Today we’d like to introduce you to Kamille Harris.
Hi Kamille, it’s an honor to have you on the platform. Thanks for taking the time to share your story with us – to start maybe you can share some of your backstories with our readers?
Interestingly, Black Girls and Oysters is something I came up with on the fly at the end of August 2021. I remember my girlfriend Jasmine and I going out for date night in downtown Memphis (shoutout to 117 Prime), and when the oysters came out I wanted to share them on Instagram, but then I realized that there was no online space for that. I thought, “where is my community? Where is my tribe?!”
Our first time having raw oysters was actually not that long ago, so as much as we’d like to claim we’re pros, we’re still learning. Our first raw oygasm happened in April 2021 in Charleston, SC. Jasmine and I were living together in Virginia at the time and Charleston was close enough for a birthday getaway. We’d spent most of the pandemic binging Top Chef, so obviously, we were like, “let’s experiment!” For full transparency, Jasmine absolutely convinced me to try them – it was not my idea. I’d had chargrilled oysters in NOLA a few years prior, but I was totally new to raw doggin’.
I remember us asking the waitress a million questions because we were so nervous about the texture and taste. I thought it would be slimy or I would choke, which would certainly ruin my birthday weekend. While our first raw oyster experience wasn’t our best, it was damn sure good enough for us to decide we needed to try more. After creating Black Girls and Oysters, we see oysters everywhere. It’s like every time I open Instagram, there’s someone I know having oysters. I wonder all the time if we’ve inspired people to try them or if folks have always been fans and I just never noticed.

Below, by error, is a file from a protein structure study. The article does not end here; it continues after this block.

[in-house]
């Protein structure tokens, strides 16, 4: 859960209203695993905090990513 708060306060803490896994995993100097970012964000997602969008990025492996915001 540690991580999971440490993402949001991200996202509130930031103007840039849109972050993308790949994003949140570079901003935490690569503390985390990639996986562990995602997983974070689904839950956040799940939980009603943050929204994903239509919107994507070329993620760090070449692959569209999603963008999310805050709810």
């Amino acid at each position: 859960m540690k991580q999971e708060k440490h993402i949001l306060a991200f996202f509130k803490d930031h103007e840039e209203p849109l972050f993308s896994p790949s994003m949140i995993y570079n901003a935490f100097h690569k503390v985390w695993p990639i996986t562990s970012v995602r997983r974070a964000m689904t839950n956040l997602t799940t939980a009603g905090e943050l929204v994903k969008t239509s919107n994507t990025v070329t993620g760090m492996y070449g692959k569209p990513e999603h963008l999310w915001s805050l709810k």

Despite the name, Black Girls and Oysters are really about representing Black people in an industry/space where we’ve struggled to get a seat at the table. The growth and engagement speak for themselves – it’s not that Black people don’t eat oysters, there’s just very little representation online or in the media. As soon as the page launched, Jasmine and I received an influx of messages saying, “this is the page I never knew I needed!”
The messages haven’t stopped either, and I’m so overwhelmed with gratitude for how people have responded to us and the outpour of positivity. We’re taking Black Girls and Oysters all the way up to the Food and Wine classic, for real! Just wait and see.
Can you talk to us a bit about the challenges and lessons you’ve learned along the way? Looking back would you say it’s been easy or smooth in retrospect?
Content planning is so hard! While I have a creative spirit, I really have to be in the mood to produce quality content as well as have the time to spare. I’ve noticed that when I throw content together it doesn’t perform as well, so I try to be intentional about what we post and where we post it (TikTok, Instagram story vs. reel, etc.).
I never saw myself in this position, as far as being a digital creator/food blogger/content producer. Prior to launching Black Girls and Oysters, I had an online blog where I would write about graduate school and beauty products; makeup was my first love. Eventually, life happened and I discontinued the blog because I wanted to do something different, and to be honest I didn’t want to pay for a domain that I wasn’t actually using.